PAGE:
As a writer, Sherry Thomas says she needs time and space to step back from her work. Only then can she find the parts of the novel that are working, and those that have room for improvement.
What is your writing process?
Everybody’s muse works differently, mine requires time, the time and the space to step back and say, “That was totally the wrong thing to do,” and do something else.
I’ve had tremendous editors. When you don’t have time to think for yourself, they’re the ones who say, “This sucks,” and I believe firmly for any writer who wants to make it long-term you have to be able to react to “this sucks” not with, you know, soufflé like deflation, but with almost a sense of excitement. As in “So okay so at least now I know it sucks, so what can I do to fix it?” You know, because room for improvement is infinite, you can always do something better, so I love to be edited hard, it spurs me on.
What have you learned from other writers?
I’ve always said the romance community has the best girlfriends. I don’t think I was mentored specifically, but I belong to a wonderful Romance Writers of America chapter, the Austin chapter, where we have, you know, a great deal of talent, and also a great deal of dedication. It’s not a social chapter. People there are seriously trying to get published, and our veterans have always given back, you know, their knowledge, their expertise, you know, the tales of their struggles, how they got to be- their hard won victories, their hard learned lessons. So we’ve always been surrounded by good advice in that sense, and so I also try to give back to my local community as much as possible, you know, I give workshops and whenever somebody is actually brave enough to come and ask me for a critique, because I am a blood in the water critique-r, because I think that’s the only way to improve for someone to actually tell you it’s not working. So whenever somebody’s brave enough to come to me for, you know, to ask, “Would you like to look at this,” and most of them aren’t, I will do it.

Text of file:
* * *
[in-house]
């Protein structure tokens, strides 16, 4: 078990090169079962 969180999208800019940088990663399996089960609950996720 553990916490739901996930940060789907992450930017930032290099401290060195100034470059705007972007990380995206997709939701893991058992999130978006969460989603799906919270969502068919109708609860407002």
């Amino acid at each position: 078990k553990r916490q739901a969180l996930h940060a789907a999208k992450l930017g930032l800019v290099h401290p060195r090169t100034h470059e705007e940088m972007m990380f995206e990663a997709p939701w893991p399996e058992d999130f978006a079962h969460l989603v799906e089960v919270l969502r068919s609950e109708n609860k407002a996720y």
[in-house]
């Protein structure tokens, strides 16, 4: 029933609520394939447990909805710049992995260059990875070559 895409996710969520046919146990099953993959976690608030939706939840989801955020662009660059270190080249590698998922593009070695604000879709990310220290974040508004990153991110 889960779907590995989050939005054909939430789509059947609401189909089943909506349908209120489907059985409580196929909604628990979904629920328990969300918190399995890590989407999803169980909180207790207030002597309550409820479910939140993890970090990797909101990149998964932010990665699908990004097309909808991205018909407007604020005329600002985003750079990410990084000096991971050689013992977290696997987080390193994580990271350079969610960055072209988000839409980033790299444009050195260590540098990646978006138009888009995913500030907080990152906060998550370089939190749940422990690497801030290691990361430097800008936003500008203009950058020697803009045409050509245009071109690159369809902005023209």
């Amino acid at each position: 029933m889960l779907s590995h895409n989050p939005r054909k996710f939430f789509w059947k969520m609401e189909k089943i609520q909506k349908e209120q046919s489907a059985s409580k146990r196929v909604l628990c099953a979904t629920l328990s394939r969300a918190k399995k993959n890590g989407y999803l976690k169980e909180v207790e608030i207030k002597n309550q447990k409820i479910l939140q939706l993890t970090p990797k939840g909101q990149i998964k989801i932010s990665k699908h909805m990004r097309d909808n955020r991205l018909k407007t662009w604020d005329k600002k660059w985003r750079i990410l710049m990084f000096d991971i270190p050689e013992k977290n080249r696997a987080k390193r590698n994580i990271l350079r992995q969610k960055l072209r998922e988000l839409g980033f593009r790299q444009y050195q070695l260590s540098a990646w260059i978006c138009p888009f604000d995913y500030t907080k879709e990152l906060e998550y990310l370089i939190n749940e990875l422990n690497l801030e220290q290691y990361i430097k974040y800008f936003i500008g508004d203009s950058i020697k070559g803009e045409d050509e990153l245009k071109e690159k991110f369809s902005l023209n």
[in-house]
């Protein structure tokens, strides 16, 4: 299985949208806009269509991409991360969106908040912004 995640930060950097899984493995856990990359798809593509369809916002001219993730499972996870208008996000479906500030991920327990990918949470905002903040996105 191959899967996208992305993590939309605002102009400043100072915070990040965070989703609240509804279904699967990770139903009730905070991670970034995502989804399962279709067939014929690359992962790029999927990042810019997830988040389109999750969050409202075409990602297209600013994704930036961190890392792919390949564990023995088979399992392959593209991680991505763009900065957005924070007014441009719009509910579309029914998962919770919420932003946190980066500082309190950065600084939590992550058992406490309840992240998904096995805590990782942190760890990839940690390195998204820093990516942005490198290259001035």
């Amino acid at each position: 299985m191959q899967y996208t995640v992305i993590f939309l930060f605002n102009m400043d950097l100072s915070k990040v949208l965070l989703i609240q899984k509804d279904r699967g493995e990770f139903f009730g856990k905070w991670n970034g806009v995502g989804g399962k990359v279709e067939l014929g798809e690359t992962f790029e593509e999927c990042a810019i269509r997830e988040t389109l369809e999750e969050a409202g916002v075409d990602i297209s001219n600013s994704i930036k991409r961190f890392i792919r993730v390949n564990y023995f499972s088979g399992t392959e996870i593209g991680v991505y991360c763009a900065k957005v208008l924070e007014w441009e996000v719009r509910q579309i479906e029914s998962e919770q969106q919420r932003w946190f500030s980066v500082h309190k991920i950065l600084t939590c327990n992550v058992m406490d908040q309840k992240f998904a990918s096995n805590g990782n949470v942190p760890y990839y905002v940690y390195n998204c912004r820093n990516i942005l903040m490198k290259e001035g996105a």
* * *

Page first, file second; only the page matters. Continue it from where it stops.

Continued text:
What are your biggest challenges?
Biggest challenges for me? Professionally I’ve always thought it was quality. That’s actually the only thing I am usually concerned about.
Whether I can maintain that quality so that, you know, each one of my books would serve as a recommendation for other books. So that’s the only thing I am seriously concerned about, the others are incidentals. I can handle the business side, I can, you know, if I have to self-pub I will, but in the end it’s always about the work, always about the quality. That’s my concern for myself.